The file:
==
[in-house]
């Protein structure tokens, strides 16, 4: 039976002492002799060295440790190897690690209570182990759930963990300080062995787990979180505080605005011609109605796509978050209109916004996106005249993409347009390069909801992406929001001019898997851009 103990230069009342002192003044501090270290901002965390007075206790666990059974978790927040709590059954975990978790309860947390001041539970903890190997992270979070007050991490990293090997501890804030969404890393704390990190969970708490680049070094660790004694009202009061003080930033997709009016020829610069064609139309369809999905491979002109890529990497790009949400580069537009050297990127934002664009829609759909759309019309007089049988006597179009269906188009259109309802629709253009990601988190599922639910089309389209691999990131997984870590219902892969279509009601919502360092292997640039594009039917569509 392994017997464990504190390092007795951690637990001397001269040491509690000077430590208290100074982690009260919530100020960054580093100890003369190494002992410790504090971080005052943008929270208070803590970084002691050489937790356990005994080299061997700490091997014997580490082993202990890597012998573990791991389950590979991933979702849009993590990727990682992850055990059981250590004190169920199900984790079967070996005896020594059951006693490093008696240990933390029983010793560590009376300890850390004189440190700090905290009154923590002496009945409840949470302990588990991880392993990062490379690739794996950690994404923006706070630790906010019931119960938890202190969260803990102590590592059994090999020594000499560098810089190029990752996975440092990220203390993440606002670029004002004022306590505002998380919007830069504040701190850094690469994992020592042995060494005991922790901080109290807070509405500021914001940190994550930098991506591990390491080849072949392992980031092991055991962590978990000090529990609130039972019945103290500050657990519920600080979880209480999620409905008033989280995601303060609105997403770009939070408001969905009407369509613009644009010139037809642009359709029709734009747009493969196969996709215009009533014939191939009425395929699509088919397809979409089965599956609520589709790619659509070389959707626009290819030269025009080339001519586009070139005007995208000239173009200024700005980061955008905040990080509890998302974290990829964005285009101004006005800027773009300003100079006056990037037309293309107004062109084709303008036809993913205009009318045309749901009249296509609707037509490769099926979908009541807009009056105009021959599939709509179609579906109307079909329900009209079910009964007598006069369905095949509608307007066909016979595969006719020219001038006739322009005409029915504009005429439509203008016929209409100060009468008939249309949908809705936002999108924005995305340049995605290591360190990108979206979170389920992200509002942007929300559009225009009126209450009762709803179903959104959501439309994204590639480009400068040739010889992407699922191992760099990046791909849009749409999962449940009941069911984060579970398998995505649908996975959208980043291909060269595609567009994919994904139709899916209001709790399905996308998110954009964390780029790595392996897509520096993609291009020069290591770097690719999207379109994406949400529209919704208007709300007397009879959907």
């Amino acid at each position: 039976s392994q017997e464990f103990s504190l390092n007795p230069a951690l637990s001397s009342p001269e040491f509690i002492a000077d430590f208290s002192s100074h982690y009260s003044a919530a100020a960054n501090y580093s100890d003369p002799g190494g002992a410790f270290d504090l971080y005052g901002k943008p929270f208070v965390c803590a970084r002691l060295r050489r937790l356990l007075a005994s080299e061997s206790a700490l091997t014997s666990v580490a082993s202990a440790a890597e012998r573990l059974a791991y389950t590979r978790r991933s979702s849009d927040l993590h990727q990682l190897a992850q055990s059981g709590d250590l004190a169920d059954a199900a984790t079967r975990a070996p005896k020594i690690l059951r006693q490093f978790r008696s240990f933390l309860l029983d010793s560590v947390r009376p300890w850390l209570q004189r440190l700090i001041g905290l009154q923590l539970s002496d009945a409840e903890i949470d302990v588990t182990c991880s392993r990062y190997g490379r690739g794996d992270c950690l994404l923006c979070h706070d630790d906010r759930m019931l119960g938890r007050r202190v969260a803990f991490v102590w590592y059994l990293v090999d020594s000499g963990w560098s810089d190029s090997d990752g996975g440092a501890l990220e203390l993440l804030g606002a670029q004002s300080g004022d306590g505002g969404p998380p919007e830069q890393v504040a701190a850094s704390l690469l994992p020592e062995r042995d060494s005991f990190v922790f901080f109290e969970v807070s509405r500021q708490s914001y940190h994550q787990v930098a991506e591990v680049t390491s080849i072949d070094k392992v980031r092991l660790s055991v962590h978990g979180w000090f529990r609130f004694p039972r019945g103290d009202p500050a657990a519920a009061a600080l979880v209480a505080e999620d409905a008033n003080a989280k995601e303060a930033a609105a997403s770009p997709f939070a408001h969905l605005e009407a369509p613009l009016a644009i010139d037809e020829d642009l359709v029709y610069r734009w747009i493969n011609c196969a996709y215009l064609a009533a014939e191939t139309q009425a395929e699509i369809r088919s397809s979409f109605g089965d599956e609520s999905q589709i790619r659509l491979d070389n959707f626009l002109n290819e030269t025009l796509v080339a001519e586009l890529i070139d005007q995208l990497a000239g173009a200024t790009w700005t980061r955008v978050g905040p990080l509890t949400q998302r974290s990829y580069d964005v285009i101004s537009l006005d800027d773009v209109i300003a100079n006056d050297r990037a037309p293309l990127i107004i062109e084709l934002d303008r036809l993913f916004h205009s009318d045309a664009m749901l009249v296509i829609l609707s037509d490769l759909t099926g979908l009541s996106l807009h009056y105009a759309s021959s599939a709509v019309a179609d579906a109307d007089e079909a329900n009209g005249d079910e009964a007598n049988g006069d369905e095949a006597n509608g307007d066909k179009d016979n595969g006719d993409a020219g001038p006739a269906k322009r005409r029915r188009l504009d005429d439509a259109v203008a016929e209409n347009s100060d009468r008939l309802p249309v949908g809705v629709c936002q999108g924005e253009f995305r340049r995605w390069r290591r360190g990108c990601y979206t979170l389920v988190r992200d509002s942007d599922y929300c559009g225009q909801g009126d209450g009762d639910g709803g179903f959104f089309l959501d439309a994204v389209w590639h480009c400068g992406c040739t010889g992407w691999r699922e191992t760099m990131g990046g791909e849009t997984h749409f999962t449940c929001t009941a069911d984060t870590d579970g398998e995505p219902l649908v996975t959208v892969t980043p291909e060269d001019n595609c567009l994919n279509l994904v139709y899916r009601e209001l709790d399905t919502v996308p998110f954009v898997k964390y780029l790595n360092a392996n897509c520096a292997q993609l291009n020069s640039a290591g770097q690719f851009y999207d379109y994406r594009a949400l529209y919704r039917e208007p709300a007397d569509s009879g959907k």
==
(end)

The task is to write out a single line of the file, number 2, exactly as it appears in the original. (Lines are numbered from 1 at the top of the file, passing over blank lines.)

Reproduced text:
């Protein structure tokens, strides 16, 4: 039976002492002799060295440790190897690690209570182990759930963990300080062995787990979180505080605005011609109605796509978050209109916004996106005249993409347009390069909801992406929001001019898997851009 103990230069009342002192003044501090270290901002965390007075206790666990059974978790927040709590059954975990978790309860947390001041539970903890190997992270979070007050991490990293090997501890804030969404890393704390990190969970708490680049070094660790004694009202009061003080930033997709009016020829610069064609139309369809999905491979002109890529990497790009949400580069537009050297990127934002664009829609759909759309019309007089049988006597179009269906188009259109309802629709253009990601988190599922639910089309389209691999990131997984870590219902892969279509009601919502360092292997640039594009039917569509 392994017997464990504190390092007795951690637990001397001269040491509690000077430590208290100074982690009260919530100020960054580093100890003369190494002992410790504090971080005052943008929270208070803590970084002691050489937790356990005994080299061997700490091997014997580490082993202990890597012998573990791991389950590979991933979702849009993590990727990682992850055990059981250590004190169920199900984790079967070996005896020594059951006693490093008696240990933390029983010793560590009376300890850390004189440190700090905290009154923590002496009945409840949470302990588990991880392993990062490379690739794996950690994404923006706070630790906010019931119960938890202190969260803990102590590592059994090999020594000499560098810089190029990752996975440092990220203390993440606002670029004002004022306590505002998380919007830069504040701190850094690469994992020592042995060494005991922790901080109290807070509405500021914001940190994550930098991506591990390491080849072949392992980031092991055991962590978990000090529990609130039972019945103290500050657990519920600080979880209480999620409905008033989280995601303060609105997403770009939070408001969905009407369509613009644009010139037809642009359709029709734009747009493969196969996709215009009533014939191939009425395929699509088919397809979409089965599956609520589709790619659509070389959707626009290819030269025009080339001519586009070139005007995208000239173009200024700005980061955008905040990080509890998302974290990829964005285009101004006005800027773009300003100079006056990037037309293309107004062109084709303008036809993913205009009318045309749901009249296509609707037509490769099926979908009541807009009056105009021959599939709509179609579906109307079909329900009209079910009964007598006069369905095949509608307007066909016979595969006719020219001038006739322009005409029915504009005429439509203008016929209409100060009468008939249309949908809705936002999108924005995305340049995605290591360190990108979206979170389920992200509002942007929300559009225009009126209450009762709803179903959104959501439309994204590639480009400068040739010889992407699922191992760099990046791909849009749409999962449940009941069911984060579970398998995505649908996975959208980043291909060269595609567009994919994904139709899916209001709790399905996308998110954009964390780029790595392996897509520096993609291009020069290591770097690719999207379109994406949400529209919704208007709300007397009879959907």